Select Committee on Work and Pensions Minutes of Evidence

Examination of Witnesses (Questions 210 - 219)



  Q210  Chairman: Good morning everybody, welcome to our fourth evidence session on our employment inquiry. Good morning to our witnesses, again to Dave Simmonds, and it is very good to have you with us, Mr Shand. Can I start by asking—because it does seem to cause controversy—how should the 80% rate be calculated?

  Mr Simmonds: There is a nice technical question for 9.30 in the morning! If I can deal with this first? First of all, we believe that a rate should be a rate and therefore the present definition that we have for working age should be the denominator that is used for calculating the rate, and that of course is defined from school leaving age to state pension age. Whilst there are suggestions of other denominators we still believe that the rate should be expressed as a percentage of all of those people who at present are deemed to be within the labour market and available to work. At either end of the age spectrum there are going to be debates. At the lower end the Government has targets for increasing the number of young people in higher education, quite properly. But at the same time young people still have choices; they have choices as to whether or not they do go into higher education—and it is not suitable for all and maximising work for them is important—and making sure that they are either in education, employment or training. Of course, even if you are in higher education as a young person many of them want the opportunity to earn money—indeed, many need to earn money to support themselves through their higher education. And we have to remember, further, that the definition of working used is only one hour of work per week, so that does incorporate all of those people at work, the younger age groups, who are both in higher education but also can sustain their casual work in bars or supermarket odd shifts and so forth. So we still believe that certainly in using the one-hour criteria that younger people should still be kept in. Patently there is a debate just opened up as to whether or not school leaving age should move up to 18, in which case we think the definition should change to reflect that—it would move up to 18 because it is only at that point that people become active within the labour market as a whole. At the other end of the age spectrum we believe that the rate should be calculated by the state pension age. That is again the point at which people have a choice in terms of retirement or carrying on working. Whilst we understand that it is important that older people have the choice to carry on beyond the state pension age, still in terms of this country and in terms of overall productivity and so forth the expectation is that it is up to the state pension age when people are full members of the working age population. So we still believe that the definition of working age rate should reflect the changes in the criteria for the state pension age. So when it moves up to 65 for women the denominator will change; when it moves up for men to 67-68 then again the denominator will change.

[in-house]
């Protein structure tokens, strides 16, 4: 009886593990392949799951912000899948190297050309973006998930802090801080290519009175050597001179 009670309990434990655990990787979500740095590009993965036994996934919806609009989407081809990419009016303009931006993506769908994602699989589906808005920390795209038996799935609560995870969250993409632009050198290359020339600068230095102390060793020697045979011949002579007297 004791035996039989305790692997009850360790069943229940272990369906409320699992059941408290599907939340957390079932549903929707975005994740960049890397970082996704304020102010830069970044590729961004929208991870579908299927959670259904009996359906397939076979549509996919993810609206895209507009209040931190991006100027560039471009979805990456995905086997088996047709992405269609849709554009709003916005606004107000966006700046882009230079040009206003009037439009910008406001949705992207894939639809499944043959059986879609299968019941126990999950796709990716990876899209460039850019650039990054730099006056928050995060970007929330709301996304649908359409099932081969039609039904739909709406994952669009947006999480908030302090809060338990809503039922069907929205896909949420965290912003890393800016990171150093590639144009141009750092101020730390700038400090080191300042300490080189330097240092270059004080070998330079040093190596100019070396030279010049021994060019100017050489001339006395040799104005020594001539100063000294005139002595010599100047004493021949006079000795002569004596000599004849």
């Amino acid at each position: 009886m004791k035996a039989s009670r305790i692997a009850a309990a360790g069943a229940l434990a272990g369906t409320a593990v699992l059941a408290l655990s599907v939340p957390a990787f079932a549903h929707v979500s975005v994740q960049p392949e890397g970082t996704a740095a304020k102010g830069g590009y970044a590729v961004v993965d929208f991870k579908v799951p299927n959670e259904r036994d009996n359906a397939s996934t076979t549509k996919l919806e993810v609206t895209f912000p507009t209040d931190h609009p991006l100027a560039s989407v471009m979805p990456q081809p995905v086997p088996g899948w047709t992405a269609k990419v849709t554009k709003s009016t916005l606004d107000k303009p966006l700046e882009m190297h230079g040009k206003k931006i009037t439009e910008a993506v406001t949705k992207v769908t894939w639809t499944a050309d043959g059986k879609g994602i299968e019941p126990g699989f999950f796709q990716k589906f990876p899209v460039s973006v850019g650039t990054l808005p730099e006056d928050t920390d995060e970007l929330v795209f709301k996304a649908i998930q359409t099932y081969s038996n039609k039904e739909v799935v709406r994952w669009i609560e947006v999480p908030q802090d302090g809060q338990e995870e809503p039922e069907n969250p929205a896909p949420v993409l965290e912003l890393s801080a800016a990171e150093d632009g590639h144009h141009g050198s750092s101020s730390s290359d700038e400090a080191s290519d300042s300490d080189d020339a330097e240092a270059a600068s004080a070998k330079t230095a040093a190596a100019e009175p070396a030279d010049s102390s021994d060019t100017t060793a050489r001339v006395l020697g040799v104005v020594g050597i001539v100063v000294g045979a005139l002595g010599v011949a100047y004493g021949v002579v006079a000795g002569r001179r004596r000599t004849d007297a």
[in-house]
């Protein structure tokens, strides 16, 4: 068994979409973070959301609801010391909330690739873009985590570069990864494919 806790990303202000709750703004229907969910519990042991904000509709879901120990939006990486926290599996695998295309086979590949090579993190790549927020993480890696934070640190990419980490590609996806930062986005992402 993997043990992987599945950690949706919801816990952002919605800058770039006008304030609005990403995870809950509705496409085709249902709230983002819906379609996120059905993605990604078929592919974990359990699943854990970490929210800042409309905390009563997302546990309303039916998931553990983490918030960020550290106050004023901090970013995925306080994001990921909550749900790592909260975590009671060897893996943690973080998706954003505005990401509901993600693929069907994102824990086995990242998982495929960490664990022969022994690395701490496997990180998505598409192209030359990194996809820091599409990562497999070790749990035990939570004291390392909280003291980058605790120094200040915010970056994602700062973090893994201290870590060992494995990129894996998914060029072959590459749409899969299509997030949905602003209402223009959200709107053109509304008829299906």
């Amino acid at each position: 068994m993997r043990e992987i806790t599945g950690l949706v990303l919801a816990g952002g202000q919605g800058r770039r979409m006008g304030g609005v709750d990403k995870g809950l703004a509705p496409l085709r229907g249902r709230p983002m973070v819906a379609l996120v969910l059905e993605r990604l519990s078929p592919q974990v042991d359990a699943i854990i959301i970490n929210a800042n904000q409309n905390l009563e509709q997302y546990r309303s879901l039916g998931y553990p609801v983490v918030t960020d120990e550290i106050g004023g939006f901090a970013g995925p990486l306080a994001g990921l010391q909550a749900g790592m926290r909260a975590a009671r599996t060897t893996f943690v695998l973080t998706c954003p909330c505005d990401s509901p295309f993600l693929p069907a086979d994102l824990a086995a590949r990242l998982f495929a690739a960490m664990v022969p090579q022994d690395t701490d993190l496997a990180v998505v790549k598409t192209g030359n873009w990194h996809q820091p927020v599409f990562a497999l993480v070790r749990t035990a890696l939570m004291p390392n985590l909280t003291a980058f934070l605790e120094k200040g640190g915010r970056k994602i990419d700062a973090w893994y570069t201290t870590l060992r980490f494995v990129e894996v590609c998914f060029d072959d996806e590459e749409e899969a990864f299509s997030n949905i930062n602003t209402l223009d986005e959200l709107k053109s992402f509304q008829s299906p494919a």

Q211  Chairman: Do you think that the one-hour rule is valid?